I am not sure whether to call milk and honey a collection of poems or a journey written in poetic form, but the latter feels somewhat more suiting. Even though they can be read and cherished on their own, I believe together they become a much more powerful entity, they become someone.
Each poem is a color, has a particular density and intensity; as a whole, milk and honey is a spectrum, a portrait we instinctively identify with, even if just around the eyes.
It is blunt at times, unapologetic, but in a way that comes across as delicate. There might be a soft shade of anger, but absolutely no rage. There’s disappointment, sadness, grief and even faint traces of melancholy. As you go on though, as you go through milk and honey’s pages, these sentiments are not weight being set upon your shoulders. Instead, they seem to reach out to comfort you from within their ache. These are tears being poured on a seed of hope that will soon bloom, that will eventually blossom.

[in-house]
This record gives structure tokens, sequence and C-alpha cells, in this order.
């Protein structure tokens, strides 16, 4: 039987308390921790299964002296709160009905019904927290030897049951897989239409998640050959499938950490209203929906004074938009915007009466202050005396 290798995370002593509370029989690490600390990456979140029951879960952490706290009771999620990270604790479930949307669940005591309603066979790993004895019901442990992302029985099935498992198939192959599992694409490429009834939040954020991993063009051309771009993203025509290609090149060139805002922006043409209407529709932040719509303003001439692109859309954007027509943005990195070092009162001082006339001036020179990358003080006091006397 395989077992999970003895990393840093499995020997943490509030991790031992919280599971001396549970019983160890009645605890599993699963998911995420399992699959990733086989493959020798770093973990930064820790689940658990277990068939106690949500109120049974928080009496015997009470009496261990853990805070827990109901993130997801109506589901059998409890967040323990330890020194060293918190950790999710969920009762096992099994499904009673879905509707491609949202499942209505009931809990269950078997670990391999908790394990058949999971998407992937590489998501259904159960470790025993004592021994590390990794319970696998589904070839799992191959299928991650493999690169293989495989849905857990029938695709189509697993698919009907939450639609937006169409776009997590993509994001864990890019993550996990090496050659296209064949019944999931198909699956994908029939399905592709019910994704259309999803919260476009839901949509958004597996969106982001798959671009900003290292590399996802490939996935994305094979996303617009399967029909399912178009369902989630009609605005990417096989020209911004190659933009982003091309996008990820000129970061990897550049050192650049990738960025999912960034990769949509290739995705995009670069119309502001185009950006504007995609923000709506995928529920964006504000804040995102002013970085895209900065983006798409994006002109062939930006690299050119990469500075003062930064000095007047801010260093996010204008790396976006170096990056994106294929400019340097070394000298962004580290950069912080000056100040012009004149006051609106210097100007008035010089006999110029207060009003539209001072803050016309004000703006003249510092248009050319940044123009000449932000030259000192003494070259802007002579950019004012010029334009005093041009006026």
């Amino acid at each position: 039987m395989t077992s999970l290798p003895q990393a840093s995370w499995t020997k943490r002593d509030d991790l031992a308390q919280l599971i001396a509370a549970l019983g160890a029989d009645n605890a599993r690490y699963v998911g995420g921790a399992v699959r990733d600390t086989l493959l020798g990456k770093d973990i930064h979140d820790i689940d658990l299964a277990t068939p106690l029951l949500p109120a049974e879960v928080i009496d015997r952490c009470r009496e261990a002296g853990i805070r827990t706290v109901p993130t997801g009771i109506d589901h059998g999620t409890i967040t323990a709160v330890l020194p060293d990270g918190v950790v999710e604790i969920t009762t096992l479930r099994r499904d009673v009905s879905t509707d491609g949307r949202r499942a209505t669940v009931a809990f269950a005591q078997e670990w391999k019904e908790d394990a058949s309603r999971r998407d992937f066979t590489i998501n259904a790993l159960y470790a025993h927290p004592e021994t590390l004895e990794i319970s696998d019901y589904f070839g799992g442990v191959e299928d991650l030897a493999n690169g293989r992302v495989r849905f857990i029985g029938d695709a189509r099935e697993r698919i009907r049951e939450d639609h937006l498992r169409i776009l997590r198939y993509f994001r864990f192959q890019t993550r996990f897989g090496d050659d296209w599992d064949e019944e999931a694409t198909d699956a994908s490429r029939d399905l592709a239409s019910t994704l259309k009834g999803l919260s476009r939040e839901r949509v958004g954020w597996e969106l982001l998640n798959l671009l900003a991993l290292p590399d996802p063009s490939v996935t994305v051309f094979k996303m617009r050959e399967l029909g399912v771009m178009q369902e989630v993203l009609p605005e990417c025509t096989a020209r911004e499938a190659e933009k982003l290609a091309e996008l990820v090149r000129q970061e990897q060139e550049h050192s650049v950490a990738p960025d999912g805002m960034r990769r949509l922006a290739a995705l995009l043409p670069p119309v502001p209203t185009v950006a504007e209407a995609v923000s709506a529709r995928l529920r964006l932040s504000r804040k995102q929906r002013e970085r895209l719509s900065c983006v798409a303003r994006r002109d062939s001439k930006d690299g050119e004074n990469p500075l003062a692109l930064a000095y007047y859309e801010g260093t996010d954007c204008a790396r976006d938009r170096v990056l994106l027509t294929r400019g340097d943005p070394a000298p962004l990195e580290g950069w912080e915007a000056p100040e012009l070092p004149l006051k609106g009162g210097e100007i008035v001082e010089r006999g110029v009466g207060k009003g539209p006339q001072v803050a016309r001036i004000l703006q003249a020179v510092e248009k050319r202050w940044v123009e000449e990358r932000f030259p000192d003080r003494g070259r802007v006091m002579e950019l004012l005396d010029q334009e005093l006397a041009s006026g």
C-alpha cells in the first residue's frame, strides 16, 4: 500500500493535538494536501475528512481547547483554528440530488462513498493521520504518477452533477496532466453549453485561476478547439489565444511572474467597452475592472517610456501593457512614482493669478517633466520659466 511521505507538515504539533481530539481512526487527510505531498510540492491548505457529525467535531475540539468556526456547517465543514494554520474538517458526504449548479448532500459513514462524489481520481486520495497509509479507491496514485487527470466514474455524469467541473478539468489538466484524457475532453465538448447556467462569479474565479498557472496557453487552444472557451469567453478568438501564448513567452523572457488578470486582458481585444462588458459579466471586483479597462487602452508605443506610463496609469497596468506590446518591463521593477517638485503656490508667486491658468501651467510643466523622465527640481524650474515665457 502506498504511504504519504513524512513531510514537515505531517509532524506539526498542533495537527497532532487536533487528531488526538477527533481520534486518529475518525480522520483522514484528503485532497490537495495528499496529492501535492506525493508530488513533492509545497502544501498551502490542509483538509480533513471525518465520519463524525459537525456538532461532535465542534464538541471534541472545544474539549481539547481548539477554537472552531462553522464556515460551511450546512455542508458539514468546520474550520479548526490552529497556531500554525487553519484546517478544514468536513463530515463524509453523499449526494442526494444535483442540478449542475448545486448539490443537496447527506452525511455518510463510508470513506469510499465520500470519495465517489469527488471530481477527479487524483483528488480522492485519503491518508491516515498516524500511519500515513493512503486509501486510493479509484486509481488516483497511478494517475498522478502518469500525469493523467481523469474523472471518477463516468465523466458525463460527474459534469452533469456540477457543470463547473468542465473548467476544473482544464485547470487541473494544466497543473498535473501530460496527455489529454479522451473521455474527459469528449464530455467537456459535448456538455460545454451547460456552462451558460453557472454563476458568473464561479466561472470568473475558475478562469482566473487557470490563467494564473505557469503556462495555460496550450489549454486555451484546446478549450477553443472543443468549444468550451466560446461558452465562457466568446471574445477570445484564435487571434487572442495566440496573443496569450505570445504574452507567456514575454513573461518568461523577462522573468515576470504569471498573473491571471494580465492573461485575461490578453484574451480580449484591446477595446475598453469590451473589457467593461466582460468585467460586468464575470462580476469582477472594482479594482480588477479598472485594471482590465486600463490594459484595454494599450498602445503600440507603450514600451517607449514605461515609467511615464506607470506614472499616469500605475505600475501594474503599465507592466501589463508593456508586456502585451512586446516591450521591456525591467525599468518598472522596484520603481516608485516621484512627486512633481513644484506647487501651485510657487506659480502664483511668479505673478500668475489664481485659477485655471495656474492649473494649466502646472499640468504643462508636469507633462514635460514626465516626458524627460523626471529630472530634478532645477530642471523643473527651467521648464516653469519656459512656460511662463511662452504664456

milk and honey is someone’s story, a story that has been made history. milk and honey is a hand that will lead you, not away from life’s heartbreaks, but through them. milk and honey is strength, self-love and self-acceptance, wonder… and so much more.
With ups and downs, a reflection of the rollercoaster that is life, milk and honey is both a beautifully intense read and a physically beautiful book.